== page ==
• Lynn

    October 14, 2023

    Everyone should know Randall J Andrews who is Jay Brown is a self publisher scam artist. He has JaCol Publishing Inc. He has rewritten m y novel with another author. That happened in 2019 when I never received any royalties from Amazon, so I withdrew. Jealousy prompted him to rewrite my novel, and in July 2023 he sold in it all Amazon stores without my permission He denies this repeatedly, but I took screenshots my novel in all stores. He took all the royalties—I can’t afford a lawyer.

    • Kotobee

      November 6, 2023

      Hi Lynn!

      We are truly sorry to hear about your situation with Randall J Andrews and JaCol Publishing Inc. It’s essential to document all evidence, including screenshots and correspondence. While legal help might be challenging, consider reaching out to pro bono legal services or author advocacy groups like the Authors Guild or ALLi for assistance. Reporting the incident to platforms like Amazon can also help.

      We hope you find the support you need.

  • James McDonald

    November 4, 2023

    Good morning. Unfortunately I was taken in by one of those so-called Publishers and have been presented with lies at every stage of the process which I have evidence of.
    Is there an ombudsman or some organisation who I can make a complaint to about this behaviour?
    My complaints go back the 3 years I have been with this mob and wish to take all my concerns to an independent organisation.
    Don’t get me wrong here, they actually have rectified all of my complaints but I have reached the point where I want things done without having to complain.
    Thank you.

    • Kotobee

      November 5, 2023

      Hi James!

      We are truly sorry to hear about your negative experience with the publisher. It’s great that your complaints have been resolved, but we understand your desire for a more permanent solution. We recommend reaching out to organizations like the Better Business Bureau (BBB) or the Alliance of Independent Authors (ALLi) for further assistance and guidance. They can provide valuable support in handling such situations. If you need legal advice, consulting an attorney specialized in publishing matters might also be beneficial.
      Wishing you the best of luck in resolving your concerns.

  • jameslara

    November 17, 2023

    Thanks for sharing informative post, i ask some question with you admin? please tell me The Writers Tree is also vanity publishers?, please think about it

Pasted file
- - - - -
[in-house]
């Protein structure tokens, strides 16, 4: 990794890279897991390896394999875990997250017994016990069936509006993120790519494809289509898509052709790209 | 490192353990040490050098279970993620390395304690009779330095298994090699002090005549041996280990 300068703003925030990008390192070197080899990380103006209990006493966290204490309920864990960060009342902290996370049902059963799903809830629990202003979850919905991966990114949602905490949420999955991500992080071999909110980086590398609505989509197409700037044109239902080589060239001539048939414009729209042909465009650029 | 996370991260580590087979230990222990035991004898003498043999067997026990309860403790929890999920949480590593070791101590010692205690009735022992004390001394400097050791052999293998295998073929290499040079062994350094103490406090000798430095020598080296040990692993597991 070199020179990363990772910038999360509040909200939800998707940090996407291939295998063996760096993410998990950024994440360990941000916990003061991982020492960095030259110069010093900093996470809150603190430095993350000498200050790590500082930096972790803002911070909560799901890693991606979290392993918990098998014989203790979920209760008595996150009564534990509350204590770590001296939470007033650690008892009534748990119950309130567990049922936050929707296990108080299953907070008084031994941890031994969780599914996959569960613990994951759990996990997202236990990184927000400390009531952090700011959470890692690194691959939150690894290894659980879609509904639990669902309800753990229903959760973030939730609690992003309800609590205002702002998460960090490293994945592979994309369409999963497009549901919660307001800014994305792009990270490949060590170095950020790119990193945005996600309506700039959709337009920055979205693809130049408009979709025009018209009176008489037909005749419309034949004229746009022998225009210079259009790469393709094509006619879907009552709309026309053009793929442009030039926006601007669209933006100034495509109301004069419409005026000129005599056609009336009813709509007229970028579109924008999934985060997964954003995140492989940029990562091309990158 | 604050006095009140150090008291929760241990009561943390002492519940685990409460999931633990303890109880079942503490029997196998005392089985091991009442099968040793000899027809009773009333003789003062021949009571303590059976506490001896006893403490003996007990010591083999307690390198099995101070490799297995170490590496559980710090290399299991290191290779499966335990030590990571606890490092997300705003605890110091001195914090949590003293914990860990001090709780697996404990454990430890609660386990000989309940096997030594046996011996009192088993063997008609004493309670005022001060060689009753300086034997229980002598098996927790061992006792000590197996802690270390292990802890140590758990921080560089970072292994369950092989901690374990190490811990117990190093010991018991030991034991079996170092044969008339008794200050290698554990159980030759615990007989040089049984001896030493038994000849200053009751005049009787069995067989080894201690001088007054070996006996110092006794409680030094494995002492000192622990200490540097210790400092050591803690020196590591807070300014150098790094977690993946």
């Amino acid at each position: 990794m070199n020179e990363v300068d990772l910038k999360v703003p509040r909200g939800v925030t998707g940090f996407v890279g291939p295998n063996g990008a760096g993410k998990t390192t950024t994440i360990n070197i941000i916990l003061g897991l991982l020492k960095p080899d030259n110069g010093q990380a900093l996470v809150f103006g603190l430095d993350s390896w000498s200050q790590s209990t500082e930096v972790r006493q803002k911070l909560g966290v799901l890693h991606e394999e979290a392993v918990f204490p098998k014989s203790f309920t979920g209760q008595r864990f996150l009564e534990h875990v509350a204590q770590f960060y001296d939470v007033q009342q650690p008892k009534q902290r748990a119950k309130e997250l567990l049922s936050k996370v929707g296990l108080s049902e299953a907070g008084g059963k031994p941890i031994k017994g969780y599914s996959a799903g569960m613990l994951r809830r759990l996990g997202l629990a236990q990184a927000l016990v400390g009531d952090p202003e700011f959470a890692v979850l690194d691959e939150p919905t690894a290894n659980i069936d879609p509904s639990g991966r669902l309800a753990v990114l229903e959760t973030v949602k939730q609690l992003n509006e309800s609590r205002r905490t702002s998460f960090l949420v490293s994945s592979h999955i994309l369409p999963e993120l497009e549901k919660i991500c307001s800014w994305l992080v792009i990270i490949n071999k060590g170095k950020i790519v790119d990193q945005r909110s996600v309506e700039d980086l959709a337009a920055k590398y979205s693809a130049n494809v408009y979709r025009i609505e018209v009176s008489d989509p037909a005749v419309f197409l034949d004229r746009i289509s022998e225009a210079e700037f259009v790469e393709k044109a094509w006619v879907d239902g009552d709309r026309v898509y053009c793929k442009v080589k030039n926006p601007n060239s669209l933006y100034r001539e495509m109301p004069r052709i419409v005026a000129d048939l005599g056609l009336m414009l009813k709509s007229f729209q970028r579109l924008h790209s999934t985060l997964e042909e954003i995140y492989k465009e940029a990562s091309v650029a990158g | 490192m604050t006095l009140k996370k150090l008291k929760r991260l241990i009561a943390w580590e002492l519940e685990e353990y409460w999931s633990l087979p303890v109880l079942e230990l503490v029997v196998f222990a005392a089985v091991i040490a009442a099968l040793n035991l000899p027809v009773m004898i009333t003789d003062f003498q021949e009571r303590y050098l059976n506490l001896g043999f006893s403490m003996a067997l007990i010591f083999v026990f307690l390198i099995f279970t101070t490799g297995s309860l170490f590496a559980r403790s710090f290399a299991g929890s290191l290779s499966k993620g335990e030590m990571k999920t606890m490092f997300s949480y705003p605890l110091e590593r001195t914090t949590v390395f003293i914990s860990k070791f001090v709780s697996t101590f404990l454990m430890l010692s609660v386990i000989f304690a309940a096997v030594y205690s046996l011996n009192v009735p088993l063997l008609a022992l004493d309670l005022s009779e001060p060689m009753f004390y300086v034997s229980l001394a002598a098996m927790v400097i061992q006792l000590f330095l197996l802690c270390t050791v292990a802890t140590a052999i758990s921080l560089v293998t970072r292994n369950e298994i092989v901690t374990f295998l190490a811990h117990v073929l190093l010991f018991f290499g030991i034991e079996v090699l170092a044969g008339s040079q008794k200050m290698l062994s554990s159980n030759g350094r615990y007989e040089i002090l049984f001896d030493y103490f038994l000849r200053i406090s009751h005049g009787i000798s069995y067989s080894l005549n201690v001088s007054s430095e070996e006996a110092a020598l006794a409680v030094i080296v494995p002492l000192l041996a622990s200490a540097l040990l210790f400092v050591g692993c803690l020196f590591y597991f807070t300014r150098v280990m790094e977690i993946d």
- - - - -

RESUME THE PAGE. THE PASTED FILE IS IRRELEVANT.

• Kotobee

      December 27, 2023


      We’re glad you found this post informative. 🙂

      Unfortunately, we don’t have any specific information on The Writer Tree, but we advise you to research the company thoroughly, read client testimonials, check online reviews, and seek opinions from author communities or forums before making any decisions.

      Best of luck with your writing and publishing endeavors. 🙂

  • Frank Cantone

    December 19, 2023

    A few weeks ago I literally stumbled onto a company named American Self Publishers. I wasn’t interested in their pitch but then I remembered a script I had written back in the 80’s so I contacted them about it. They were very polite so that was a positive. When I told them the pages were not in order they said that’s okay and they offered to put them in order which I thought was odd. They also asked for a copy of the script so I printed a copy for them but they never gave me the mailing address which again was odd. I did give them a synopsis and they seemed interested and wrote up a critique. However in their last phone call they finally brought up money and payments. They were not very high but I am not working due to an accident last year so I told them I can’t do anything until I start earning an income. They seemed okay with that but then I saw a very negative review of them and that led me to this site. I had heard of vanity presses so that was a red flag. I am sure they will try calling again soon although again I can’t put up money until I have a job first.